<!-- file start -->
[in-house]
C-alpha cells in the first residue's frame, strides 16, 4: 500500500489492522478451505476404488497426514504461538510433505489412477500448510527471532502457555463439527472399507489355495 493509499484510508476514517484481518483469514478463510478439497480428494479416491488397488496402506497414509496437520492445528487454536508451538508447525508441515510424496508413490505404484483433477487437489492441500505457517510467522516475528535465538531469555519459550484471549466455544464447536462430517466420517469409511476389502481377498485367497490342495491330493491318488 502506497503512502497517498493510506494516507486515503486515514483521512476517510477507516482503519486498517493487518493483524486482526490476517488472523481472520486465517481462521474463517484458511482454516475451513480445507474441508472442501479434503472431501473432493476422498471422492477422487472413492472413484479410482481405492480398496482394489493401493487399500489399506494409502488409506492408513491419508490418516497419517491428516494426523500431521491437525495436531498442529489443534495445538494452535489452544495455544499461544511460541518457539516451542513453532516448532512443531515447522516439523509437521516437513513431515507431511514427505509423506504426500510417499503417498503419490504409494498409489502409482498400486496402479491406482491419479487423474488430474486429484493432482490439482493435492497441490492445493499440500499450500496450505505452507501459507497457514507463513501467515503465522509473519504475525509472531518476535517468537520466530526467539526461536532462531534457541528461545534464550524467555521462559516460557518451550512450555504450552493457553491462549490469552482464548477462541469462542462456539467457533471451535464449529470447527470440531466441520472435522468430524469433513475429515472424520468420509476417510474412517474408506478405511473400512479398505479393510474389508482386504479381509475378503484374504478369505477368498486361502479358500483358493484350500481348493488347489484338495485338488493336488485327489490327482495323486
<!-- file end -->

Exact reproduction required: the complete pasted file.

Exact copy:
[in-house]
C-alpha cells in the first residue's frame, strides 16, 4: 500500500489492522478451505476404488497426514504461538510433505489412477500448510527471532502457555463439527472399507489355495 493509499484510508476514517484481518483469514478463510478439497480428494479416491488397488496402506497414509496437520492445528487454536508451538508447525508441515510424496508413490505404484483433477487437489492441500505457517510467522516475528535465538531469555519459550484471549466455544464447536462430517466420517469409511476389502481377498485367497490342495491330493491318488 502506497503512502497517498493510506494516507486515503486515514483521512476517510477507516482503519486498517493487518493483524486482526490476517488472523481472520486465517481462521474463517484458511482454516475451513480445507474441508472442501479434503472431501473432493476422498471422492477422487472413492472413484479410482481405492480398496482394489493401493487399500489399506494409502488409506492408513491419508490418516497419517491428516494426523500431521491437525495436531498442529489443534495445538494452535489452544495455544499461544511460541518457539516451542513453532516448532512443531515447522516439523509437521516437513513431515507431511514427505509423506504426500510417499503417498503419490504409494498409489502409482498400486496402479491406482491419479487423474488430474486429484493432482490439482493435492497441490492445493499440500499450500496450505505452507501459507497457514507463513501467515503465522509473519504475525509472531518476535517468537520466530526467539526461536532462531534457541528461545534464550524467555521462559516460557518451550512450555504450552493457553491462549490469552482464548477462541469462542462456539467457533471451535464449529470447527470440531466441520472435522468430524469433513475429515472424520468420509476417510474412517474408506478405511473400512479398505479393510474389508482386504479381509475378503484374504478369505477368498486361502479358500483358493484350500481348493488347489484338495485338488493336488485327489490327482495323486